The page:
Thursday, 23 June 2011

IF I HAD A HAMMER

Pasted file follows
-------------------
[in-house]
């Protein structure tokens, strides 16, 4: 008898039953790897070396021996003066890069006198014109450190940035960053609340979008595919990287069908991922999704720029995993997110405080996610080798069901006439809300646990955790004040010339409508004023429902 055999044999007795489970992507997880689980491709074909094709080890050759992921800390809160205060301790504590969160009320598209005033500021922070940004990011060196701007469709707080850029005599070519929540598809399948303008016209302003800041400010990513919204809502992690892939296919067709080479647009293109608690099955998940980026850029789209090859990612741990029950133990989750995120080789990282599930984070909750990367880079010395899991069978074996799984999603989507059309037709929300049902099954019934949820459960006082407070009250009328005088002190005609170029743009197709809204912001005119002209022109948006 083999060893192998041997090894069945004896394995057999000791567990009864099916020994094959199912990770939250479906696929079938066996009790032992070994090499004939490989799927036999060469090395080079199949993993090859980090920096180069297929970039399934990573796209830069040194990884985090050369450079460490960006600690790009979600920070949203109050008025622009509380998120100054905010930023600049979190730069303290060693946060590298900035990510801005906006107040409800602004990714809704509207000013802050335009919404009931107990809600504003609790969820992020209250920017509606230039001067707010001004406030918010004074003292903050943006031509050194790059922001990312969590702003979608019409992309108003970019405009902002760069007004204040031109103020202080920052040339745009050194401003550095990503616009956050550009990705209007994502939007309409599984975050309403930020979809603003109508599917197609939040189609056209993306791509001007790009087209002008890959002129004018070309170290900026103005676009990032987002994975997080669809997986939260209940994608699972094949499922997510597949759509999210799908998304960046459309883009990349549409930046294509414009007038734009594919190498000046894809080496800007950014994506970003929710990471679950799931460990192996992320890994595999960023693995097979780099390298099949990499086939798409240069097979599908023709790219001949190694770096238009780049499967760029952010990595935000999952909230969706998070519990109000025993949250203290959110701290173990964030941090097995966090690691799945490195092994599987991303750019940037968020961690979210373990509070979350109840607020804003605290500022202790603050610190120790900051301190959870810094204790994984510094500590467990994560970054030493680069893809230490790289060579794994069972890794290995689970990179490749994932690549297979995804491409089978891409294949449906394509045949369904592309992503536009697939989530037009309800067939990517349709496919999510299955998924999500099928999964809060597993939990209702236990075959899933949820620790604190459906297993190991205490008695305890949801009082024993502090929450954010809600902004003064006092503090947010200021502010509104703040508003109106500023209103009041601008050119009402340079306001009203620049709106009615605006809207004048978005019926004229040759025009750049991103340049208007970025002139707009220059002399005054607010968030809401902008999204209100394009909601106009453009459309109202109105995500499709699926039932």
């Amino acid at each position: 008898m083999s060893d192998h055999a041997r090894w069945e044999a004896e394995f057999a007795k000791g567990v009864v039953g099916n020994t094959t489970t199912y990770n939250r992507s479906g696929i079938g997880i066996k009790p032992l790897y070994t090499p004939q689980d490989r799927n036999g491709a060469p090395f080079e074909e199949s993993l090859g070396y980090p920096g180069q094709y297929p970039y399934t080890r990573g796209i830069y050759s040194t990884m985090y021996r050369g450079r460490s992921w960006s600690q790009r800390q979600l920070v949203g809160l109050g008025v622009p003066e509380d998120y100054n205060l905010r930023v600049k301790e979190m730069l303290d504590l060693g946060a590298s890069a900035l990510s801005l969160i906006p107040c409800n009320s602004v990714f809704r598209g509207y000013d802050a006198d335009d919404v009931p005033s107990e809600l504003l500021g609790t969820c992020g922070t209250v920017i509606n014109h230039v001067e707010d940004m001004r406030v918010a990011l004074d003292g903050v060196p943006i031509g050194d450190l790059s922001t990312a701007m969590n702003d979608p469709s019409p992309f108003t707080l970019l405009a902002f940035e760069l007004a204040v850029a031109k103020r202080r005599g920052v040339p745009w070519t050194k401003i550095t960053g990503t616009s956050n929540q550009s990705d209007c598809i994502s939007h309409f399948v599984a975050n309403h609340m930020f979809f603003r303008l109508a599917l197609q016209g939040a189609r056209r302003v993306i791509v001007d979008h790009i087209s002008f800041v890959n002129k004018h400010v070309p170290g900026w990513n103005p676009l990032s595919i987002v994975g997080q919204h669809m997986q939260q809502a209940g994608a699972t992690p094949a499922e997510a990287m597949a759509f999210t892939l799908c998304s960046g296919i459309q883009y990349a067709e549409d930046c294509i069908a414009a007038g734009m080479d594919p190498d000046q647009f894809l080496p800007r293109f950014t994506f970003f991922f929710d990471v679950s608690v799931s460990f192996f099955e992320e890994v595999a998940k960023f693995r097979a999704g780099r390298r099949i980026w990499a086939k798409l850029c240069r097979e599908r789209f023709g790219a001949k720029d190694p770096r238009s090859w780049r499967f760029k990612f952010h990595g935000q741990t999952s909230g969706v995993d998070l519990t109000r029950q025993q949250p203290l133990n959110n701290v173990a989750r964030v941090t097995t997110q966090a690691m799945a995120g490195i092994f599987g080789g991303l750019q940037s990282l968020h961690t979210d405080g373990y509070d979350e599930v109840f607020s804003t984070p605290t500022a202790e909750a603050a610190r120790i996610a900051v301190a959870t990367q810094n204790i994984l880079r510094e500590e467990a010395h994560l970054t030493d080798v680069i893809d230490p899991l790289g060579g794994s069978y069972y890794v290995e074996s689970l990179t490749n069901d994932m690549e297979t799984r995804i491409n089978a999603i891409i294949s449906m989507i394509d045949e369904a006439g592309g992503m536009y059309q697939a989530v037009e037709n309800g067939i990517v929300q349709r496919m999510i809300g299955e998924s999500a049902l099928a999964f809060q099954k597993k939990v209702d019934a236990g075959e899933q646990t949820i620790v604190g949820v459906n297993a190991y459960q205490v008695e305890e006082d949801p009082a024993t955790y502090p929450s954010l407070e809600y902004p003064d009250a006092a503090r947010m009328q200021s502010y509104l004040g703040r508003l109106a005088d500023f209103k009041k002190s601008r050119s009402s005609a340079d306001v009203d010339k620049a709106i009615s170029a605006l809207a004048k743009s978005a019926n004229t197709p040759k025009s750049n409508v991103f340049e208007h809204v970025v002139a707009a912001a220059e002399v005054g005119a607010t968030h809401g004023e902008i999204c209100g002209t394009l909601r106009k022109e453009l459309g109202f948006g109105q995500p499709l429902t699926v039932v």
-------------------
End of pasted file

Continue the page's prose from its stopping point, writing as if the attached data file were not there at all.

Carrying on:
In response to the above conditional I would probably join in with the rest of the DIY enthusiasts the fine weather seems to bring with it. As soon as summer arrives and windows are left open, Spanish men turn up in their hordes with a tool box.This morning I was woken up by a man making repetitive noises with said tool above. He made it sound both productive and non-productive at the same time. I think the Spanish flag should be changed and a hammer could nestle in the corner somewhere as a symbol of what the place is really like. Across the road I have been fascinated with the latest use for cement too. I watched agog at some men who decided it was time to drill into a concrete floor to see if there was anything underneath. This started at the un-Christian hour of eight o'clock in the morning when it is legal to start making noise but everyone is either still in bed or working in an office somewhere out of earshot. Nevertheless it brought the usual gaggle of old geezers with hands behind their backs waiting expectantly for God knows what to appear. I was expecting a Fred West scenario but it turned out to be some type of tank, maybe water but I couldn't help thinking it might be gas and we would have a disaster on our hands as the men scratched their heads and ordered a cement truck. This truck also held me in a trance with its white and red stripes revolving around beneath my balcony. I thought it was an earthquake as it rolled up and parked right in front of the garage. Men then started behaving as you do on building sites, this one being the road, and drove up and down sloshing cement everywhere and quite a nice job they did of it and I guess it will be fine for another six months when they will have to dig it up again. I'm sure they know what they are doing. My favourite hammer story still stands, with H investigating an unearthly noise throughout the block we were then living in and finding a man making indentations in some wet cement up a wall. Later our Ecuatorian neighbours decided to put on that dreaded music of theirs which sounds like a hammer hitting a cowbell.